Curiosity is an important part of successful teams. Just as the MIT study showed, members should be looking outside of the team as well and come back with ideas. Curiosity for finding solutions should therefore always be encouraged.

Invigorate curiosity by ensuring team members are asking questions and looking for answers. Remove the common “That’s a dumb question” from the vocabulary of team members. Every question deserves an answer.

Secret 7: Encourage team activity away from work

Finally, improve communication by having the team enjoy each other’s company even outside of work. Knowing the social side of each team member can build trust and remove barriers for asking those questions or for coming up with new ideas.

Get started by encouraging the team to eat lunch with each other. You can do so by creating unique takeaway opportunities in conference rooms or organizing picnics during the warmer season.

You also need to organize events outside of the work environment. These don’t even necessarily have to be face-to-face meetings, but rather online opportunities to engage in conversation. For example, use social media to connect the team and enhance outside-of-work collaboration with instant messaging services such as SnapChat.


Successful teamwork requires a set of rules. It’s essential team members are accountable, as it discourages negative behavior and builds trust.

Secret 8: Define the roles for each member

The first step towards better accountability is by outlining the roles of each team member. Everyone should know the key objective for the whole team, but also be given their own set of goals and tasks. By defining the roles, the team will experience less confusion and stepping over each other’s toes.

As mentioned above, you want to use the strengths of each member for the benefit of the whole team. Assign tasks based on these strengths and ensure everyone understands their role within the team before the project gets going.

Review and readjust the roles throughout the process and remember to guarantee everyone’s contribution is valued in equal terms.

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Secret 9: Outline the expectations

The above secret tip briefly mentioned the importance of defining the objectives, both in terms of the whole team and the individual members. It’s crucial for each member to be aware of these expectations from the start.

Before the project, the team should gather and outline the desired outcomes, the behaviors that can help achieve these and the objectives that need to be fulfilled. Notice the importance of having the team part of the process and it not being just a top-down management decision.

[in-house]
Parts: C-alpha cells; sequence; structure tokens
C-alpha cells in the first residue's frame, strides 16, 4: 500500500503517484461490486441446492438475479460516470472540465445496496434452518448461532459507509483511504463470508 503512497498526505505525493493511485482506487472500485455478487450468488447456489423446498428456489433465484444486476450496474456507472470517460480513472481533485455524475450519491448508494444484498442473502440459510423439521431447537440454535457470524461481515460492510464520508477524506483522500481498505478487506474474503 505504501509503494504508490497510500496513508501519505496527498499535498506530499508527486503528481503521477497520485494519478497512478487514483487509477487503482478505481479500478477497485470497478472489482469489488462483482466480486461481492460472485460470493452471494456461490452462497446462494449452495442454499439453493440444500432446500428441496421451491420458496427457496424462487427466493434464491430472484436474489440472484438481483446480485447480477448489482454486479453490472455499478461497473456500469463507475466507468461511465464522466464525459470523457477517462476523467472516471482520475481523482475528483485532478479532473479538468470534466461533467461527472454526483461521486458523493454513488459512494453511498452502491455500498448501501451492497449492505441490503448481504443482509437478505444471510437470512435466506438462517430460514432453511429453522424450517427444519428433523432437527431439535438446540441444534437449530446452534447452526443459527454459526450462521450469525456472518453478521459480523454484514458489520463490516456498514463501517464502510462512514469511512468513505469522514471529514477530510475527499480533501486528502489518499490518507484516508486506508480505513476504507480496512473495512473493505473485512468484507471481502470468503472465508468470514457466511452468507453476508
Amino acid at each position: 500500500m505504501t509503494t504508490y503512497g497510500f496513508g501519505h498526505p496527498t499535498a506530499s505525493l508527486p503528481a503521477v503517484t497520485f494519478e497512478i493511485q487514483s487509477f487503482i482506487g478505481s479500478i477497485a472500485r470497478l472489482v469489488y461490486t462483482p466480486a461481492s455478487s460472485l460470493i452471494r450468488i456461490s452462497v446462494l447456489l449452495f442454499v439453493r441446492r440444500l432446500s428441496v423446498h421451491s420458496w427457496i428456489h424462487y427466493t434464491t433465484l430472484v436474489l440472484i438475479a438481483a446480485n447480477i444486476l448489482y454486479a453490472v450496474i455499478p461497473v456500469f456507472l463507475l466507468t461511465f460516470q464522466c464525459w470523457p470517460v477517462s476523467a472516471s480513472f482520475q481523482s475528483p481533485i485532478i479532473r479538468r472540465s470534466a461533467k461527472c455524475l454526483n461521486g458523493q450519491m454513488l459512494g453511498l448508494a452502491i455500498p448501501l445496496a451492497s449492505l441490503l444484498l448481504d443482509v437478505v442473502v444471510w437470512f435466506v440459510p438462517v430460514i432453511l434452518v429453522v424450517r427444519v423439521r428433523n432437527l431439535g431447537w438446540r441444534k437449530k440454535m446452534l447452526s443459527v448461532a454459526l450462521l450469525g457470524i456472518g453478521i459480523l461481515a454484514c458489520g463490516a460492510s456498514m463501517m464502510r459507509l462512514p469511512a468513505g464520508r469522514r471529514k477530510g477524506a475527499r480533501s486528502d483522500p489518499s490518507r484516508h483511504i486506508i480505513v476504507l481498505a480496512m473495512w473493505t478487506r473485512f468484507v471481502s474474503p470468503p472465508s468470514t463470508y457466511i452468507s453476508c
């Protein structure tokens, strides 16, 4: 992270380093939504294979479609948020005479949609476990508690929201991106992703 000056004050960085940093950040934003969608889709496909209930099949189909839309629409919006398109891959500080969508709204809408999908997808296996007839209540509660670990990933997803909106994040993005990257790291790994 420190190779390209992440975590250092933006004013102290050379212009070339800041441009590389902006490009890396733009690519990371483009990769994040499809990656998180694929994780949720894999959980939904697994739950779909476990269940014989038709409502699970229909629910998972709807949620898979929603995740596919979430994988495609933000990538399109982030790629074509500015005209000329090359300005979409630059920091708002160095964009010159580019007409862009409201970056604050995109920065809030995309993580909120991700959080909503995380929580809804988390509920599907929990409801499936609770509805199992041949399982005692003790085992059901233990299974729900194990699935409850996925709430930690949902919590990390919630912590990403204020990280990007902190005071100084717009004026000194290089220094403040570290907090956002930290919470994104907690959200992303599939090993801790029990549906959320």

Secret 10: Create clear timelines and check on progress

In addition, the team should have a clear picture of the schedule. Having a schedule, with smaller milestones can definitely help and it ensures the team doesn’t feel too burdened.

There also needs to be a proper review routine in place to ensure the team or individual members are not falling behind. Don’t make the team members feel like they are being stalked, but ensure the management is aware of individual progress. This can be done through self-assessment forms or during feedback sessions.

Furthermore, ensure there’s assistance available for individuals who are falling behind. One good idea is to have a buddy system, where members who are nearly done with their task can flexibly assist the people who have plenty more tasks left to do.

Secret 11: Build a routine

Teams with a routine, perform better and have less animosity within them, according to workplace expert Marta Moakley of XpertHR. Routine isn’t just about having a schedule, with operational milestones, but also a routine for other teamwork related things.

For example, there should be a routine in place for problem solving and discussions. When a team faces a difficulty, they should know what the route is to solving it. This could be a method for contacting team leader, who’d organize a meeting following a similar pattern. The steps would be to outline the problem, break it down into smaller sections, find solutions for each section and assign team members who can rectify the issues.

Furthermore, the team should also have a routine for dealing with team members who behave in negative or harmful manner. If someone’s not pulling their weight or there are issues of bullying, it’s important to have a routine for dealing with the behavior. Again, the steps could include defining the issue, talking to the perpetrator and the possible victim, sharing the issue with the wider team, finding solutions to the issue and moving on once the solution has been found.

Whilst many organizations and teams tend to dissolve conflict by only talking to the people immediately involved in a conflict situation, some experts suggest involving the whole team in conflict solving routines. Don Maruska, author of How Great Decisions Get Made, has said, “Often, these additional people bring balance to the discussion and encourage bigger thinking.

Secret 12: Set up a social contract

One of the best ways to facilitate accountability is by setting up a social contract. This refers to an agreement by the team’s members outlining the rules for behavior. It summarizes the norms for interaction and communication within the team.

A social contract is not just a fancy fad. Research has shown that well-implemented social contracts provide employees with a deeper sense of control and security within the team. This can enhance the sense of accountability and trust among members and the manager, as everyone is clear on what is accepted and what is not.